Mikko Koivu got off to an explosive start in 2009 with 9 points in his first 3 games. His breakout season was derailed late as he struggled with a knee sprain in March producing only 7 points in his final 18 games. Koivu does not possess the foot speed of his older brother Saku, but he is just as fiesty. His instincts manifest themselves in clever play making, as well as the ability to dictate tempo. Because of his late season injury induced swoon, he can probably still be had as a value pick in your fantasy pool. Surrounded by a healthy Havlat, Burns and Bouchard, an 80+ point season is not out of the question in 2010.
Brent Burns was a fantasy disappointment in 2009 as the expectations from a breakout campaign and being named the best defenseman at the World Championship inflated his draft position. Burns production through 34 games was on pace with his breakout campaign until an undetected January concussion hampered his performance (10 pts over his final 25 games). Suffering from post concussion syndrome, Burns was shutdown for the season in March. Burns also had to endure surgery to repair a torn labrum and with it the 4 month rehab. Burns is an elite level talent who will receive top PP minutes and ice time. Injury concerns aside, look for a return to the 40+ point range.
Pierre Marc Bouchard finds himself on breakout/sleeper lists every season, looking at his offensive skills it is easy to see why. Bouchard has an ability to change pace and when combined with his insight and puck skills he should be an offensive star. Bouchard tends to avoid contact and with that struggles to fully engage. Add in his back problems and a recent concussion and his weaknesses become an even bigger concern. One wonders if he will ever reach his full potential.
Marek Zidlicky set franchise records in assists (30) and powerplay goals (10) during his first season in Minnesota. Zidlicky has cemented his status in the second tier of fantasy defensemen as he continually produces top 20 seasons, but rarely threatens the elite class. Zidlicky has settled nicely into the 45 point fantasy range and in a defensive minded system is unlikely to return to his heady Nashville days.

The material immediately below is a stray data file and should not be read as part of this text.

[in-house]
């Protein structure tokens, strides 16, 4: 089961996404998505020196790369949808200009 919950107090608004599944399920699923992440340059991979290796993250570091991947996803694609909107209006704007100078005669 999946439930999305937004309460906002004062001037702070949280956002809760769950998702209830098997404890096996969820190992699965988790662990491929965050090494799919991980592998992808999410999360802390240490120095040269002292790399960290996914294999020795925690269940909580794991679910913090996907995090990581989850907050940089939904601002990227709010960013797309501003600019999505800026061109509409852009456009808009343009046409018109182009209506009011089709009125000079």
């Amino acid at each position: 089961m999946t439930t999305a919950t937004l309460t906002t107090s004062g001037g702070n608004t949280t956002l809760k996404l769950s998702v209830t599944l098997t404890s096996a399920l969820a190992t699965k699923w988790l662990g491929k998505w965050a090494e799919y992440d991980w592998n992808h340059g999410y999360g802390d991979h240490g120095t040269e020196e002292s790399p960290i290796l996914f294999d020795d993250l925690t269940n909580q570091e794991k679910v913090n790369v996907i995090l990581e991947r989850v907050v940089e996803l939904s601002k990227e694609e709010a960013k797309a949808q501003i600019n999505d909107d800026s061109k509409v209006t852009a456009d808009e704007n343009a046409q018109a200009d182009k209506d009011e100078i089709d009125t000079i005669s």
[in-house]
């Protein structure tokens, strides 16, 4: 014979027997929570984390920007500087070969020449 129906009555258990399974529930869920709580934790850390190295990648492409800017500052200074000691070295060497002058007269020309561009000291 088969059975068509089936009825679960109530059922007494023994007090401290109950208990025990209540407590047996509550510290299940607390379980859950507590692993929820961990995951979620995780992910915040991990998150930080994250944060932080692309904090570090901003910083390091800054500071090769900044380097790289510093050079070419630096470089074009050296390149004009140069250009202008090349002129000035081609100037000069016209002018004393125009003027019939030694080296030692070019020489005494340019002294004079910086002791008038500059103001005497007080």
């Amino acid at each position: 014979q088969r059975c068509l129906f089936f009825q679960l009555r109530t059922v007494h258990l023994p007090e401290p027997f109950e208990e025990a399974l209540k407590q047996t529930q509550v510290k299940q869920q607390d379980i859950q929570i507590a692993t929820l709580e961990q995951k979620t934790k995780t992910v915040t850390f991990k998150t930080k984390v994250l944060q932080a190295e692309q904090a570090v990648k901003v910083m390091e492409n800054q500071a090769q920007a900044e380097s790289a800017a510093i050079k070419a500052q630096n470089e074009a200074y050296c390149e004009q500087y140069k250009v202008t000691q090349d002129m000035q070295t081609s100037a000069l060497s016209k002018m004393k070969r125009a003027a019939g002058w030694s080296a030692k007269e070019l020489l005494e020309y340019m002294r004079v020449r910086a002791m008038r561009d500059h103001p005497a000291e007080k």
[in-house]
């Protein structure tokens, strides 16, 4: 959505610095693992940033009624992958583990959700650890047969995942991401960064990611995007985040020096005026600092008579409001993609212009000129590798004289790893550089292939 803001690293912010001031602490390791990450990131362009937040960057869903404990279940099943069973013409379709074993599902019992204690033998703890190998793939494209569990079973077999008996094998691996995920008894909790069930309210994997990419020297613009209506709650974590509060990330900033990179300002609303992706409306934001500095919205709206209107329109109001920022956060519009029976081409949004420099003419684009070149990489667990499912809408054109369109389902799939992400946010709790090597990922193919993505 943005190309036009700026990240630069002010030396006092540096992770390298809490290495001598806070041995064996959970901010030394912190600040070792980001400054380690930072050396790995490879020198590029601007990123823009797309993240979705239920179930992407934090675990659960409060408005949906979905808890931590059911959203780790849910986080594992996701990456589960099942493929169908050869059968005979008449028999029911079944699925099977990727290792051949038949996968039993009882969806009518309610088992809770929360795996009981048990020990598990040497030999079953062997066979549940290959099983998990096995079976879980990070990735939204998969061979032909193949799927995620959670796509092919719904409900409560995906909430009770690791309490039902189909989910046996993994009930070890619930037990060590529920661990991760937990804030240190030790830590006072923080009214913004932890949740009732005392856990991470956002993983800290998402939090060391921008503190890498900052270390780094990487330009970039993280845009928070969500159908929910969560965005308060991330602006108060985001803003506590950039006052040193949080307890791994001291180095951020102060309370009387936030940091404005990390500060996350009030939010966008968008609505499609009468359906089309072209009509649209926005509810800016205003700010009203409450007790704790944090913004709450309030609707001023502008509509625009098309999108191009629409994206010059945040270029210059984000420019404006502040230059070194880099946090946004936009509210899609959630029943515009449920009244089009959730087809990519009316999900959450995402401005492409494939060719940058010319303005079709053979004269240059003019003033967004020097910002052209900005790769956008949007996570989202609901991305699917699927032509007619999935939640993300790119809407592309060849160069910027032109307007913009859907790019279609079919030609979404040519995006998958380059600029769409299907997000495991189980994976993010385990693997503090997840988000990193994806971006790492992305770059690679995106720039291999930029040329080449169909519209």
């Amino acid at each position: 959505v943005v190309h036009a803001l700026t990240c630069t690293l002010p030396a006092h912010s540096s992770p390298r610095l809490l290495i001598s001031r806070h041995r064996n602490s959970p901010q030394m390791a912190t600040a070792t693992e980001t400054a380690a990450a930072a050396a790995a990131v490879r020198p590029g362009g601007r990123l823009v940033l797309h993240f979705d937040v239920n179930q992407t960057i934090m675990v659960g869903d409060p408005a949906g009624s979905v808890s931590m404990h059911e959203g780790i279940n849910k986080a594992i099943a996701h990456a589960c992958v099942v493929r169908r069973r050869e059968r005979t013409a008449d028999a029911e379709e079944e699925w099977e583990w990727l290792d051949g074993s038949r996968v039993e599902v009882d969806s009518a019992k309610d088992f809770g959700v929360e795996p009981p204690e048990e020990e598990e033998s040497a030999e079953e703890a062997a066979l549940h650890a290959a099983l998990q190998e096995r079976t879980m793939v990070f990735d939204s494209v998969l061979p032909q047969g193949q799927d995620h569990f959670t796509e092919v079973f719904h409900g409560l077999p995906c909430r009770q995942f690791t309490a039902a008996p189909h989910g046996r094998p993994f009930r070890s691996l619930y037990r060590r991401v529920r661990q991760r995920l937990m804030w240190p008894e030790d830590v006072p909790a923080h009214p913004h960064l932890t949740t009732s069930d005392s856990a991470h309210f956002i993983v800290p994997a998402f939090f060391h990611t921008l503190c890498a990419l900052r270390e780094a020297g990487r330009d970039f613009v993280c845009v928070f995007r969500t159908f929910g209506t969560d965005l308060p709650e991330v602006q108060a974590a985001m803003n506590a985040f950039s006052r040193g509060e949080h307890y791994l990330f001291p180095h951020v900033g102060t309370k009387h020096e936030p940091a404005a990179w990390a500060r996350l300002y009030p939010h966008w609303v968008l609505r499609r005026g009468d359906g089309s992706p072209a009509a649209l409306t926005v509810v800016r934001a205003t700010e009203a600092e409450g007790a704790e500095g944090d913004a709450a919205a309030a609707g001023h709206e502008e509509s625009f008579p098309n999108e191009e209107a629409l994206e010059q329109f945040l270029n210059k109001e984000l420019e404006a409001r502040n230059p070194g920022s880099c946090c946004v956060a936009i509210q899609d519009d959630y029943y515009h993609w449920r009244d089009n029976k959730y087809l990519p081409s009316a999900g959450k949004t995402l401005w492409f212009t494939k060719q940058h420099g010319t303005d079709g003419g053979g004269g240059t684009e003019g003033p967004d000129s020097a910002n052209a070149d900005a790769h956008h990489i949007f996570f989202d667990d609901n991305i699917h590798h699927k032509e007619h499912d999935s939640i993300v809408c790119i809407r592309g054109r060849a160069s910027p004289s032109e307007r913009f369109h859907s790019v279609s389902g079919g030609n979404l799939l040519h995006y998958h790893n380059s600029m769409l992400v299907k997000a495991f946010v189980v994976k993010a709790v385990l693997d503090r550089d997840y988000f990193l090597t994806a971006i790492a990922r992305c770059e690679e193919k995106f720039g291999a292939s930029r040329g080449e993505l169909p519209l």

After a season in which he struggled with his role and found himself at odds with Lemaire, Sheppard has been provided a clean start with the appointment of Todd Richards. A prolific scorer in the Q, Sheppard's struggles lead me to wonder if he could have used an apprenticeship in the AHL. When he establishes consistency in his compete level and uses his size to his advantage, he should be able to begin to flash his fantasy potential. 2010 is an important season in his progression.
The worst thing that happened to Benoit Pouliot was his lofty draft status. A project pick at number 4 overall, Pouliot has struggled in his progression. With peers Sidney Crosby, Bobby Ryan, Jack Johnson, Carey Price and Anze Kopitar already established NHLers, it is easy to understand the frustration of fantasy owners and Wild fans alike. Looking at his slow progression at the OHL level, is it unrealistic to believe that maybe he is just slow to adjust to new surroundings? Although he struggled with the Wild, he finally established himself as a pro by matching his 2008 production in 18 fewer games (24 pts in 30 games). At 22 the clock is ticking, but I don't suggest abandoning the project yet.